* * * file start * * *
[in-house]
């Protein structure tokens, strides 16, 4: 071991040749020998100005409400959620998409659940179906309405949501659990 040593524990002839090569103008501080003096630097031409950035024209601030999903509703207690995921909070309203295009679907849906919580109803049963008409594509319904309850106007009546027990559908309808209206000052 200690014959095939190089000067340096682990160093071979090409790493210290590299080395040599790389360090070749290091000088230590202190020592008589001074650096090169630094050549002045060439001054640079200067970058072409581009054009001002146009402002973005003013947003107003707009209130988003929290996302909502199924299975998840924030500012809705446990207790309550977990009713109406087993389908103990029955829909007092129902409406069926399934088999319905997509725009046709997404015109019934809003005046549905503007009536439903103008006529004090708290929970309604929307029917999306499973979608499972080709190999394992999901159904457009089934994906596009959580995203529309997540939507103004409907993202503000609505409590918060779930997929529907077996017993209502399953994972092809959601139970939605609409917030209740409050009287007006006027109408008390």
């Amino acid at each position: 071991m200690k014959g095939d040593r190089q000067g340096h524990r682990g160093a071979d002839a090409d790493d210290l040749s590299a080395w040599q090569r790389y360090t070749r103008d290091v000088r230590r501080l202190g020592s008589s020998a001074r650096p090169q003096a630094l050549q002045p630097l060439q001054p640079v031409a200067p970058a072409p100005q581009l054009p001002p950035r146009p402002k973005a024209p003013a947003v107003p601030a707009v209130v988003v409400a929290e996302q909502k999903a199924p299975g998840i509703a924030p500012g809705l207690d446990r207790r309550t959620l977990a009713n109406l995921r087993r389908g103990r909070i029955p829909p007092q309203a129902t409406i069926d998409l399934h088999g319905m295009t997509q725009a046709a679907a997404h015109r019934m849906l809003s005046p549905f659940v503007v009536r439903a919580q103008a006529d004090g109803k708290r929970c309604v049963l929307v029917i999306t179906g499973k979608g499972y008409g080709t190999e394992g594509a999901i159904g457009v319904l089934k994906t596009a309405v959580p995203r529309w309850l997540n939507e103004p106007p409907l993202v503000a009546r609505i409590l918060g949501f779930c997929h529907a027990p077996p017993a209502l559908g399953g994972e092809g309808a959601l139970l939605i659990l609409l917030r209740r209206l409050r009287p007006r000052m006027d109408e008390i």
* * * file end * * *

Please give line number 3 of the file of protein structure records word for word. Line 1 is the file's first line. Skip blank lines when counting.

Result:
């Amino acid at each position: 071991m200690k014959g095939d040593r190089q000067g340096h524990r682990g160093a071979d002839a090409d790493d210290l040749s590299a080395w040599q090569r790389y360090t070749r103008d290091v000088r230590r501080l202190g020592s008589s020998a001074r650096p090169q003096a630094l050549q002045p630097l060439q001054p640079v031409a200067p970058a072409p100005q581009l054009p001002p950035r146009p402002k973005a024209p003013a947003v107003p601030a707009v209130v988003v409400a929290e996302q909502k999903a199924p299975g998840i509703a924030p500012g809705l207690d446990r207790r309550t959620l977990a009713n109406l995921r087993r389908g103990r909070i029955p829909p007092q309203a129902t409406i069926d998409l399934h088999g319905m295009t997509q725009a046709a679907a997404h015109r019934m849906l809003s005046p549905f659940v503007v009536r439903a919580q103008a006529d004090g109803k708290r929970c309604v049963l929307v029917i999306t179906g499973k979608g499972y008409g080709t190999e394992g594509a999901i159904g457009v319904l089934k994906t596009a309405v959580p995203r529309w309850l997540n939507e103004p106007p409907l993202v503000a009546r609505i409590l918060g949501f779930c997929h529907a027990p077996p017993a209502l559908g399953g994972e092809g309808a959601l139970l939605i659990l609409l917030r209740r209206l409050r009287p007006r000052m006027d109408e008390i």